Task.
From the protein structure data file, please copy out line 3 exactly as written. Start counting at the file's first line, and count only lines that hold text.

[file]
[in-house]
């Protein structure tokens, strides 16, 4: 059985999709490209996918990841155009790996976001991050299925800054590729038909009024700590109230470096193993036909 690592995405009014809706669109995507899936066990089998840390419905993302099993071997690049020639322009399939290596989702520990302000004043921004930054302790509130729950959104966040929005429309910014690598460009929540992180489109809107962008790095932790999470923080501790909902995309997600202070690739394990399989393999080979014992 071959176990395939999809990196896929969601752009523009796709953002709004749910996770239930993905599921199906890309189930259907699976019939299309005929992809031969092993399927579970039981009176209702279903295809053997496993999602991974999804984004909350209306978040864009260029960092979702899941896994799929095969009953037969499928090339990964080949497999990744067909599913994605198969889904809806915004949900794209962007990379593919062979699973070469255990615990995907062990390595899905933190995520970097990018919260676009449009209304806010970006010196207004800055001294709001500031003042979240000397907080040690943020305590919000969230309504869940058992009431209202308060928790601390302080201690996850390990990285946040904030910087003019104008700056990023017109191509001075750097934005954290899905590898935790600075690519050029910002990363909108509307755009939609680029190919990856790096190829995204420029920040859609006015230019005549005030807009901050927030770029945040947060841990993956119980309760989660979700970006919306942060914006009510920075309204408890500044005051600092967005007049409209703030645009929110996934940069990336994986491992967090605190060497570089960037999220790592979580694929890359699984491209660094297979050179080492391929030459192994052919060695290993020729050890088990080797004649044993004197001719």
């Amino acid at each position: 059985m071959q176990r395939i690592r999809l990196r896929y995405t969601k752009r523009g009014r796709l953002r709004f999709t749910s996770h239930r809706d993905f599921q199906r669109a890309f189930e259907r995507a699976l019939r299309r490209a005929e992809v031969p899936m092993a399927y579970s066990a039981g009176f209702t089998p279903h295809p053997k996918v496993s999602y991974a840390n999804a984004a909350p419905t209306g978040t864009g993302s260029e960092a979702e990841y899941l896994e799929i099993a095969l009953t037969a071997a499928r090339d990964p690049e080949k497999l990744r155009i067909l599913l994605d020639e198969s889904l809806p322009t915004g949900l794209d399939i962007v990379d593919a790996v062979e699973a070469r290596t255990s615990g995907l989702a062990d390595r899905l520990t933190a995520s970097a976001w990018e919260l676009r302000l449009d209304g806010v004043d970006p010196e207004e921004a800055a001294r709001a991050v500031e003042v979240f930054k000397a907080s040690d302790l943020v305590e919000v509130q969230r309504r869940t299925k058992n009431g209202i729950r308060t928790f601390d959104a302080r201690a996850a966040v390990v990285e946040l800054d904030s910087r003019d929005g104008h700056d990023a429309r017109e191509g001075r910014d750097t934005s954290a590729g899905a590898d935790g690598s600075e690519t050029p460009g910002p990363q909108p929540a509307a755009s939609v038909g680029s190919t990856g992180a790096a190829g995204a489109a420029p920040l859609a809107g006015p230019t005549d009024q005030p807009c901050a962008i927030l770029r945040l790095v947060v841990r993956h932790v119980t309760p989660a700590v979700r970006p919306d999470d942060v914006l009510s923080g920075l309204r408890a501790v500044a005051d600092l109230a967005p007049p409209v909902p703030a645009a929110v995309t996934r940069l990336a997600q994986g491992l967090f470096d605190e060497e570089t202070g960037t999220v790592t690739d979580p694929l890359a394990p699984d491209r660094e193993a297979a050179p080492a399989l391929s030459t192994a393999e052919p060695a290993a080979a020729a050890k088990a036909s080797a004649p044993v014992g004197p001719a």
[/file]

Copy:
């Amino acid at each position: 059985m071959q176990r395939i690592r999809l990196r896929y995405t969601k752009r523009g009014r796709l953002r709004f999709t749910s996770h239930r809706d993905f599921q199906r669109a890309f189930e259907r995507a699976l019939r299309r490209a005929e992809v031969p899936m092993a399927y579970s066990a039981g009176f209702t089998p279903h295809p053997k996918v496993s999602y991974a840390n999804a984004a909350p419905t209306g978040t864009g993302s260029e960092a979702e990841y899941l896994e799929i099993a095969l009953t037969a071997a499928r090339d990964p690049e080949k497999l990744r155009i067909l599913l994605d020639e198969s889904l809806p322009t915004g949900l794209d399939i962007v990379d593919a790996v062979e699973a070469r290596t255990s615990g995907l989702a062990d390595r899905l520990t933190a995520s970097a976001w990018e919260l676009r302000l449009d209304g806010v004043d970006p010196e207004e921004a800055a001294r709001a991050v500031e003042v979240f930054k000397a907080s040690d302790l943020v305590e919000v509130q969230r309504r869940t299925k058992n009431g209202i729950r308060t928790f601390d959104a302080r201690a996850a966040v390990v990285e946040l800054d904030s910087r003019d929005g104008h700056d990023a429309r017109e191509g001075r910014d750097t934005s954290a590729g899905a590898d935790g690598s600075e690519t050029p460009g910002p990363q909108p929540a509307a755009s939609v038909g680029s190919t990856g992180a790096a190829g995204a489109a420029p920040l859609a809107g006015p230019t005549d009024q005030p807009c901050a962008i927030l770029r945040l790095v947060v841990r993956h932790v119980t309760p989660a700590v979700r970006p919306d999470d942060v914006l009510s923080g920075l309204r408890a501790v500044a005051d600092l109230a967005p007049p409209v909902p703030a645009a929110v995309t996934r940069l990336a997600q994986g491992l967090f470096d605190e060497e570089t202070g960037t999220v790592t690739d979580p694929l890359a394990p699984d491209r660094e193993a297979a050179p080492a399989l391929s030459t192994a393999e052919p060695a290993a080979a020729a050890k088990a036909s080797a004649p044993v014992g004197p001719a």